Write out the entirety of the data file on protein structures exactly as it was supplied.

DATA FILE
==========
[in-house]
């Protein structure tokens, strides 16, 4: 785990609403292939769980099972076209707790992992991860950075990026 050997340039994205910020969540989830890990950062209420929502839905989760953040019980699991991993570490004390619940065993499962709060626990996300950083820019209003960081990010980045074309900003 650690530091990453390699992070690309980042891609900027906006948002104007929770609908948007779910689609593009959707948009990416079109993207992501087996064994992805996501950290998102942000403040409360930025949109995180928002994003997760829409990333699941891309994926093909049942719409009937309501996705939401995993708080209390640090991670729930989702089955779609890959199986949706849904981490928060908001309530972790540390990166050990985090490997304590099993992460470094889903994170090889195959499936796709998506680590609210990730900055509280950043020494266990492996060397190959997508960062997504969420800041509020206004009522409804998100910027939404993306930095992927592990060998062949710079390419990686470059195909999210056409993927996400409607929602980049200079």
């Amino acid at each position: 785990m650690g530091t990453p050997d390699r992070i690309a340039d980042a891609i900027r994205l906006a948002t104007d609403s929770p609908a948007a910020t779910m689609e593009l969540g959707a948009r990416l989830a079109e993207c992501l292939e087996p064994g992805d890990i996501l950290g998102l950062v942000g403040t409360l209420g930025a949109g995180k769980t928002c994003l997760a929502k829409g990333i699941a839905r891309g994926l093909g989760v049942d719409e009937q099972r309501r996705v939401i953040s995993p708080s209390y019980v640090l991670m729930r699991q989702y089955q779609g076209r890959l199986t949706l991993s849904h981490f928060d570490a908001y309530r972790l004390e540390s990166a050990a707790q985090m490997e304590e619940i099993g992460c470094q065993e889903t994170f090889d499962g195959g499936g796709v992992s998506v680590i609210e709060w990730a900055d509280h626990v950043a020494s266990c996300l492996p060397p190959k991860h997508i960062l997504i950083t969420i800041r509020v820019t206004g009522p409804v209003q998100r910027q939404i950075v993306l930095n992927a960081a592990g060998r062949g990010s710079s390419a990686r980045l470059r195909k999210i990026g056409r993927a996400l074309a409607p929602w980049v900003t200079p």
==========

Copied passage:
[in-house]
């Protein structure tokens, strides 16, 4: 785990609403292939769980099972076209707790992992991860950075990026 050997340039994205910020969540989830890990950062209420929502839905989760953040019980699991991993570490004390619940065993499962709060626990996300950083820019209003960081990010980045074309900003 650690530091990453390699992070690309980042891609900027906006948002104007929770609908948007779910689609593009959707948009990416079109993207992501087996064994992805996501950290998102942000403040409360930025949109995180928002994003997760829409990333699941891309994926093909049942719409009937309501996705939401995993708080209390640090991670729930989702089955779609890959199986949706849904981490928060908001309530972790540390990166050990985090490997304590099993992460470094889903994170090889195959499936796709998506680590609210990730900055509280950043020494266990492996060397190959997508960062997504969420800041509020206004009522409804998100910027939404993306930095992927592990060998062949710079390419990686470059195909999210056409993927996400409607929602980049200079």
């Amino acid at each position: 785990m650690g530091t990453p050997d390699r992070i690309a340039d980042a891609i900027r994205l906006a948002t104007d609403s929770p609908a948007a910020t779910m689609e593009l969540g959707a948009r990416l989830a079109e993207c992501l292939e087996p064994g992805d890990i996501l950290g998102l950062v942000g403040t409360l209420g930025a949109g995180k769980t928002c994003l997760a929502k829409g990333i699941a839905r891309g994926l093909g989760v049942d719409e009937q099972r309501r996705v939401i953040s995993p708080s209390y019980v640090l991670m729930r699991q989702y089955q779609g076209r890959l199986t949706l991993s849904h981490f928060d570490a908001y309530r972790l004390e540390s990166a050990a707790q985090m490997e304590e619940i099993g992460c470094q065993e889903t994170f090889d499962g195959g499936g796709v992992s998506v680590i609210e709060w990730a900055d509280h626990v950043a020494s266990c996300l492996p060397p190959k991860h997508i960062l997504i950083t969420i800041r509020v820019t206004g009522p409804v209003q998100r910027q939404i950075v993306l930095n992927a960081a592990g060998r062949g990010s710079s390419a990686r980045l470059r195909k999210i990026g056409r993927a996400l074309a409607p929602w980049v900003t200079p």